The EU introduced a new vehicle that Brussels hopes will enable European businesses to continue operating in Iran, circumventing US sanctions.

The announcement comes on the eve of two separate addresses of the UN General Assembly by US President Donald Trump and Iranian President Hassan Rouhani.

Signatories to the 2015 Joint Comprehensive Plan of Action (JCPOA) agreed on Monday, September 24 to establish a channel to facilitate payments for Iran’s exports, including oil. The facility should also facilitate imports.

The so-called Special Purpose Vehicle (SPV) will enable Britain, China, France, Germany, Russia and the EU “to protect the freedom of their economic operators to pursue legitimate business with Iran.”

On August 6, Washington reintroduced financial sanctions against Iran, while those affecting oil exports come to effect on November 4. The Iranian currency (rial) has lost two-thirds of its value due to US sanctions.

EU companies have been forced to leave Iran as US sanctions come into effect in November. Among the companies leaving are French Total, Air France-KLM, Peugeot, and Renault, Germany’s Siemens and Daimler, and the UK’s British Airways.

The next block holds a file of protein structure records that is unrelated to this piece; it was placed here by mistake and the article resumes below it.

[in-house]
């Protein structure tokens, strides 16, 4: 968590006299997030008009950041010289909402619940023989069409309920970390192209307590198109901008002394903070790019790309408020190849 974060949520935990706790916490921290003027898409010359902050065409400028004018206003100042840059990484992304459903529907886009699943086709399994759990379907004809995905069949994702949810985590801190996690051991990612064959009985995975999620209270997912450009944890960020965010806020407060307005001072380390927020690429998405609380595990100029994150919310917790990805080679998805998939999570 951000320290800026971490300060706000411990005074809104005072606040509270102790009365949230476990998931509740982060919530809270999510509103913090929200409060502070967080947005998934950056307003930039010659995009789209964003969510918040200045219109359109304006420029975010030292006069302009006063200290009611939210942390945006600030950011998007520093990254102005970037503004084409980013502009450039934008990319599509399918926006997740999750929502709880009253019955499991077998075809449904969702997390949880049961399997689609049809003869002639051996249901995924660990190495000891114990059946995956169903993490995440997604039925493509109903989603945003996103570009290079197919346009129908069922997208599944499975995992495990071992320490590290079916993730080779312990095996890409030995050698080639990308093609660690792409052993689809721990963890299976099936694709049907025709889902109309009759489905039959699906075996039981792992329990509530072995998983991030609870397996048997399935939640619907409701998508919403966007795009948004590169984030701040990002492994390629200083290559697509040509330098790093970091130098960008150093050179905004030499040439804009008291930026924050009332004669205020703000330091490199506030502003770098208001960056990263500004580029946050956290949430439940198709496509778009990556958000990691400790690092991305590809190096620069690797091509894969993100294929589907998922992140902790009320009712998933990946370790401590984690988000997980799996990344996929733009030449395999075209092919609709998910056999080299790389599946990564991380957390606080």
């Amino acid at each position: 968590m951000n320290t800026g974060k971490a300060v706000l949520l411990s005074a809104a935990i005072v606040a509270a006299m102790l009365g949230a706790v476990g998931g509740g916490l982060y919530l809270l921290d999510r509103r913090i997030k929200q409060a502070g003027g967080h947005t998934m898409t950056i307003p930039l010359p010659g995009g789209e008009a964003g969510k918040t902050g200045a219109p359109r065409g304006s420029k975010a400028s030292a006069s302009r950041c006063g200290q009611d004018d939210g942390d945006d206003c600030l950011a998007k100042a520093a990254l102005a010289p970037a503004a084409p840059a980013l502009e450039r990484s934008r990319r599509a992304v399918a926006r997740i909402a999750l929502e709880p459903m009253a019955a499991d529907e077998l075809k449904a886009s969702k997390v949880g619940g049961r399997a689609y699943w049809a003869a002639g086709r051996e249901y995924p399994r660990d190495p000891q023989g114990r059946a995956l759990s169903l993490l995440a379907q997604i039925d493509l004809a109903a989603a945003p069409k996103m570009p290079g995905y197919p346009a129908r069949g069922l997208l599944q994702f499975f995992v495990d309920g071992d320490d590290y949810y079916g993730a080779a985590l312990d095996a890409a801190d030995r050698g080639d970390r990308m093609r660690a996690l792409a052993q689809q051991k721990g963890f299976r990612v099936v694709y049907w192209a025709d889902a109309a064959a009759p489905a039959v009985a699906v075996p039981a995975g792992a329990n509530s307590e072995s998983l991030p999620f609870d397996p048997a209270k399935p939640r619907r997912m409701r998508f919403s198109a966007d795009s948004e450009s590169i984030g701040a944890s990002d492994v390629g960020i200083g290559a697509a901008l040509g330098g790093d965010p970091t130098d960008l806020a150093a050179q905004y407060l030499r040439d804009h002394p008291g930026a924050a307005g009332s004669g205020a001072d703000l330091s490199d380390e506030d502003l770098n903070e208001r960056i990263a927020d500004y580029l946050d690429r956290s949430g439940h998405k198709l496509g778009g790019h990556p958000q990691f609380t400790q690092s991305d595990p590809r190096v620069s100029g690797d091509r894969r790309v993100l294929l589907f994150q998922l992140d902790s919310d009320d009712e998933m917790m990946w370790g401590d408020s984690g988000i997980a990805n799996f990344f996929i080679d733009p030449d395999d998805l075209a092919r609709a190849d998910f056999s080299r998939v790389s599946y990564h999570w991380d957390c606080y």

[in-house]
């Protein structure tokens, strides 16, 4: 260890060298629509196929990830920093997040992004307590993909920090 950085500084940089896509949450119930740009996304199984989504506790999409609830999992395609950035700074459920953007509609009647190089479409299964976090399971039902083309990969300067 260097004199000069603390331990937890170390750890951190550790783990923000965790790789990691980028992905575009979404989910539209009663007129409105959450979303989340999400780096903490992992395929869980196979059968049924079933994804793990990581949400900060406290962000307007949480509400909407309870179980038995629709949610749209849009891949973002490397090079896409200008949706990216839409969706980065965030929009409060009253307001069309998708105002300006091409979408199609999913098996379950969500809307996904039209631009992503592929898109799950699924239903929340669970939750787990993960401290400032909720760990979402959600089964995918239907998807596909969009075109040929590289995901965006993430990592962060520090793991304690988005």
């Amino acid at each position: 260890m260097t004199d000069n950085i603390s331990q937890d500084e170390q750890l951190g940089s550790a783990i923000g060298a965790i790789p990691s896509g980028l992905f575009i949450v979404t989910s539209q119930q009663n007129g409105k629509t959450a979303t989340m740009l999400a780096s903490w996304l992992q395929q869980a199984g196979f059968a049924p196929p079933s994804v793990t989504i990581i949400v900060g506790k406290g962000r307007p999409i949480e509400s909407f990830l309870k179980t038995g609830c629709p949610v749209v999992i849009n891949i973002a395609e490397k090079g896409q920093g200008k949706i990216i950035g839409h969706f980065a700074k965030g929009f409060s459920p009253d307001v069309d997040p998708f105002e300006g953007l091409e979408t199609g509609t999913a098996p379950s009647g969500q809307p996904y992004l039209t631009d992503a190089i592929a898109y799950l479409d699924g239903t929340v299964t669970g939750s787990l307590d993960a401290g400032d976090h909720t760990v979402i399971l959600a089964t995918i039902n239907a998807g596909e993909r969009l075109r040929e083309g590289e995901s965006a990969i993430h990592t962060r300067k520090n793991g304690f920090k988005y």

The latest EU firm to abandon links with Iran is the French state-owned Bpifrance Bank, a lender that was also attempting to set up a special vehicle to circumvent US sanctions against Iran.

Bpifrance wanted to set up a system of euro-denominated export guarantees for Iranian buyers of French goods and services. However, the lender resolved it would be unable to avoid US extraterritorial reach.

EU foreign policy chief Federica Mogherini said on Monday that the vehicle should allow the continuation of legitimate financial transactions and, therefore, continued trade with Iran, “in accordance with EU law.”

Mogherini reiterated the EU position that the JCPOA agreement is preventing Iran from developing nuclear capability.

President Trump has warned that those who do not seize trade with Iran “risk severe consequences,” making clear that Washington is determined to enforce secondary sanctions.